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Re: _Achillobator giganticus_ and homoplasy

Tom Holtz wrote-

>The first thing that I would then consider is "are dromaeosaurs, as
>traditionally envisioned, monophyletic?"  That is, are _Dromaeosaurus_ and
>_Velociraptor_ and _Utahraptor_ and _Saurornitholestes_ and _Deinonychus_
>(and more fragmentary guys) really more closely related to each other than
>they are to other known taxa?  Had _Achillobator_ had just one or two
>discordant features a simple answer might be a reversal, but with this big
>mix of characters I suspect there is a larger solution.
>That is, that some "dromaeosaurs" (_Achillobator_, perhaps) might lie
>outside a clade containing birds and other "dromaeosaurs" (_Velociraptor,
>for example).  An appropriate test for this?  How about a comprehensive
>phylogenetic analysis of individual species or specimens of the pertinent
>taxa, and sort out the taxon and character distribution.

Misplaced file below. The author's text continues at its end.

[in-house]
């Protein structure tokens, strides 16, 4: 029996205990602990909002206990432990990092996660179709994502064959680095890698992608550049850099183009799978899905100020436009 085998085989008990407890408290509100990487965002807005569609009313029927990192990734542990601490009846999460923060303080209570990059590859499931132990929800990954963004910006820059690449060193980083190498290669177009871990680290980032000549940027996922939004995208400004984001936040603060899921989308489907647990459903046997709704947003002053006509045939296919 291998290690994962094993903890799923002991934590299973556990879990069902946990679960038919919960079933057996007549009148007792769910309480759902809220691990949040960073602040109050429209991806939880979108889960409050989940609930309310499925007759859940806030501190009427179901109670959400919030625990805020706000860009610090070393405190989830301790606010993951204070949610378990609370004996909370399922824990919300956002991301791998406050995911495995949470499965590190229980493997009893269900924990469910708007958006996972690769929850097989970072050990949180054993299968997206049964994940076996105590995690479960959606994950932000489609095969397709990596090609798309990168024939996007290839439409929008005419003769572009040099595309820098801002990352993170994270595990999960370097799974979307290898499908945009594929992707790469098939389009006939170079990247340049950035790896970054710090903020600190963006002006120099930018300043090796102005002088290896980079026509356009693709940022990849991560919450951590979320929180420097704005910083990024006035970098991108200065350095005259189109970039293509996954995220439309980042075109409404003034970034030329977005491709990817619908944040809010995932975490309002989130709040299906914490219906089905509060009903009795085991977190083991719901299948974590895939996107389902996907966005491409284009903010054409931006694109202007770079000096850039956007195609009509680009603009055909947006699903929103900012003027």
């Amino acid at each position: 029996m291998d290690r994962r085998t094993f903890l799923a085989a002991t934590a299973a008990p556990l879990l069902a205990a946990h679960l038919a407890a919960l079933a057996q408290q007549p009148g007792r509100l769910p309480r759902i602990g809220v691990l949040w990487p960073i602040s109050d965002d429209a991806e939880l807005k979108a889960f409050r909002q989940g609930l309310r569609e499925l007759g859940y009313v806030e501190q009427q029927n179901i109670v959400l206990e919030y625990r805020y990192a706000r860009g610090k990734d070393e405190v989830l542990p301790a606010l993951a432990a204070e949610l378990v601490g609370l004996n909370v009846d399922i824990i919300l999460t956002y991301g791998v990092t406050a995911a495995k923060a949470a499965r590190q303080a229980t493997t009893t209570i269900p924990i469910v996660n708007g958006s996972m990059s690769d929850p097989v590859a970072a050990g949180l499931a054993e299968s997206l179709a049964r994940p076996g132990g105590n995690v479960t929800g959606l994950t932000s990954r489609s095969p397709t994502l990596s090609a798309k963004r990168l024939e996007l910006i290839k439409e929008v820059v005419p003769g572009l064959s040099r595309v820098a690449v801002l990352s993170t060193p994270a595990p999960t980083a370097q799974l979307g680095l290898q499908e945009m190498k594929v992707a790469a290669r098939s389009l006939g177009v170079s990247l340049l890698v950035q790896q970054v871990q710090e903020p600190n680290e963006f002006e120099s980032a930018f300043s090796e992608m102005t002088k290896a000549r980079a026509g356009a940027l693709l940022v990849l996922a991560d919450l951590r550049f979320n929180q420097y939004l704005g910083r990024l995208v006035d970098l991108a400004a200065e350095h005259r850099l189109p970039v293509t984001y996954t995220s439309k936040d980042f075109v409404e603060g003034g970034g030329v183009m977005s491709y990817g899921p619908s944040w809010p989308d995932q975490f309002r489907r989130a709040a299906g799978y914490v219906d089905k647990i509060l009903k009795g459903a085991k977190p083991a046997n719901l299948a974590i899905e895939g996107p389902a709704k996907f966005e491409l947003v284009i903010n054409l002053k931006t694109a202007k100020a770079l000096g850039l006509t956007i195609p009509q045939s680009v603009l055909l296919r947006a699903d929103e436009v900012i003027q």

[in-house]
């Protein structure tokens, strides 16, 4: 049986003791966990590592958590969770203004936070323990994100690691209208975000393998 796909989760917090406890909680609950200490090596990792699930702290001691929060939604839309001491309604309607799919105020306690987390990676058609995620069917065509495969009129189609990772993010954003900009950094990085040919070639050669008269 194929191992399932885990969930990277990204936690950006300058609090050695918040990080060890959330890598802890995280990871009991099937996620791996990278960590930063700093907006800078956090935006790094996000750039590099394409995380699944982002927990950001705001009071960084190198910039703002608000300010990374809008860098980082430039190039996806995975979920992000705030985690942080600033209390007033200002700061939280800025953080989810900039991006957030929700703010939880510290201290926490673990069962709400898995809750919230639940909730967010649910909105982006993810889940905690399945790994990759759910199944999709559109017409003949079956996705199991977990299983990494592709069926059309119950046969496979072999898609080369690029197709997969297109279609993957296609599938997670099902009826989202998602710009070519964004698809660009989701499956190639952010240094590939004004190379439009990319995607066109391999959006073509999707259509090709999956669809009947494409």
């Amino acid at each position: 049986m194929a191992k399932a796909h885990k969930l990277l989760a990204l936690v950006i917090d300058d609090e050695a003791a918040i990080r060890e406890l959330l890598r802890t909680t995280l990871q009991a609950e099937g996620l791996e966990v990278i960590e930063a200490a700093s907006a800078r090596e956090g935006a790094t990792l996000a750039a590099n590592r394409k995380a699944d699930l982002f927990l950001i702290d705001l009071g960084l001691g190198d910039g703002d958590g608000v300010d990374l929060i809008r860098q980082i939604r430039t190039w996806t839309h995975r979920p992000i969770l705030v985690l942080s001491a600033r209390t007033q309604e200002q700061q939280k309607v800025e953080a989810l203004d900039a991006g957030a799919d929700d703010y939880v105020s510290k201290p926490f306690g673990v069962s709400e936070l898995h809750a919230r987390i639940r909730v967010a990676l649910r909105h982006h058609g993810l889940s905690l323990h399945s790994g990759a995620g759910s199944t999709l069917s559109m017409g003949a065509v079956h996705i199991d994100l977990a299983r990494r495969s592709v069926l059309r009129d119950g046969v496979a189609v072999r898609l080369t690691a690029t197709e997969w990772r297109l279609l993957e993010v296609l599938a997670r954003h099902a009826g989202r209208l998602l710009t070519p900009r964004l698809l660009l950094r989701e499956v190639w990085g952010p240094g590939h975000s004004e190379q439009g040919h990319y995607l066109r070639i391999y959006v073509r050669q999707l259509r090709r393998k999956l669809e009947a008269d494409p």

That's a great question and one that I considered as well.  My original
analysis included Dromaeosaurus, Sinornithosaurus, Unenlagia (which may be
dromaeosaurid, Norell and Makovicky 1999) and the Velociraptorinae as
separate OTU's.  There are still an annoying amount of polymorphic
characters present in velociraptorines however, and I was planning on
scoring Deinonychus and Velociraptor separately in my next analysis
(especially with the information in the new Velociraptor paper).  I'll test
Achillobator too, if I ever get the paper.  In my previous analyses,
Dromaeosaurus and velociraptorines were always sister groups, while
Sinornithosaurus and Unenlagia were successive outgroups to avians.  It will
be interesting to see what the new analyses have to say.

Mickey Mortimer